Four years after being acquired by Microsoft, GitHub keeps doing its thing • TechCrunch

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It’s been four years since today since Microsoft Acquisition closed From GitHub, which was mostly an icon repository. Today’s GitHub looks very different, having now added CI/CD tools with GitHub Actions and Codespaces as an online editor and computing platform, as well as various security tools and more. But according to GitHub CEO Thomas Dohmke, from took over From Nat Friedman a year ago, Microsoft allowed GitHub to do what it does best.

“We’ve maintained GitHub and GitHub is still this independent entity within Microsoft along the lines of LinkedIn,” he told me. “I think we’ve done a great job with doing that and keeping GitHub in its original form. You don’t see more Microsoft on GitHub.com than you saw four years ago and that has helped us continue to grow and we’re very excited about where this is going.”

He noted that GitHub has continued to receive the same support from Microsoft’s leadership team, including CEO Satya Nadella, over the years. “Microsoft has not forgotten why we did the deal in the first place and what the important pillars of the deal are. The first and most important principle is to put developers first. And that’s what we do every day,” Domky said.

But he also acknowledged that Microsoft is a big company and that people sometimes have their own ideas about what the Microsoft/GitHub relationship should look like. So far, it appears that leadership on both sides has been able to keep these ideas at bay.

Dohmke noted that GitHub has clearly benefited from Microsoft’s sales prowess, which has helped it acquire a number of large accounts. This certainly helped the company to reach the $1 billion annual recurring revenue it announced yesterday. Dohmke said he believes GitHub will likely have reached that milestone as a standalone company as well.

“I’m generally an optimist,” he said. “So any company can get there if they stay focused on their mission. The biggest challenge for companies once they reach a certain size is focus.”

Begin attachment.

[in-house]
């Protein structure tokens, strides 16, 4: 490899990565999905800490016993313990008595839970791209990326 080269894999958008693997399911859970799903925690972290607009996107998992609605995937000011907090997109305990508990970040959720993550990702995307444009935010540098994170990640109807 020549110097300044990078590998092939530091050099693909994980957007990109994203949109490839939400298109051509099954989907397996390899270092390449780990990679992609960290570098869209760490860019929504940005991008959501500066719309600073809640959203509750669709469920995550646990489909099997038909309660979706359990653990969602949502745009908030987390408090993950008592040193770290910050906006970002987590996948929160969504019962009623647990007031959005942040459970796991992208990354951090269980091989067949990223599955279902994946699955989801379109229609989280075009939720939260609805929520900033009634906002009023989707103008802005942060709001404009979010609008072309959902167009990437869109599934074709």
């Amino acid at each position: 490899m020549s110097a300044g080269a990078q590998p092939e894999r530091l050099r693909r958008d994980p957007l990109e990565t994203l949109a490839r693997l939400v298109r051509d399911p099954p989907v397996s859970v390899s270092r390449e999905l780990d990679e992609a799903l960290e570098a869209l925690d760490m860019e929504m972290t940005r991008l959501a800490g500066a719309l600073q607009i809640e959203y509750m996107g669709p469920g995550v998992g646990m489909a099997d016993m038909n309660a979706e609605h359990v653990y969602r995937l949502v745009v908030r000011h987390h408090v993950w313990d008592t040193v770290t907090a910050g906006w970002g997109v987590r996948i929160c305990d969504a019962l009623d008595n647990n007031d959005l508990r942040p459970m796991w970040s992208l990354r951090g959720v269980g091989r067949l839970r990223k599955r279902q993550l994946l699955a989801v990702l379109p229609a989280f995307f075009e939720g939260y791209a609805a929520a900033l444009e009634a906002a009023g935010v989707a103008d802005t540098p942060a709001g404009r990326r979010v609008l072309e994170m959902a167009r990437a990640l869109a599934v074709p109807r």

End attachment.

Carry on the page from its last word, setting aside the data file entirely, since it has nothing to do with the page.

It is clear that today’s GitHub is in a different position than GitHub four years ago. Its product portfolio has expanded, for example, a bit with projects like CodeSpaces and, more recently, Copilot. “I think I would have fulfilled my mission as CEO if we created happy developers — happy developers who enjoy doing their work and see security, compliance, and accessibility as a burden but as part of what makes them happy and what makes them to perform in their lives.” It is clear that such projects are part of that.

“I think what we’re doing here is we’re disrupting ourselves with artificial intelligence, with pilots and with Codespaces,” he added. “These are all new investments that break away from traditional GitHub – the old school GitHub with buybacks, issues, and wikis – and continue to push the boundaries of what we think is possible.”

But he also emphasized that it’s not just about big announcements and flashy events, but also focusing on small fixes and features that could be as important to keep developers as happy as new products. “I think this is our greatest strength: that we can balance the small parts, the big gains, and the big disruptions in our business.”

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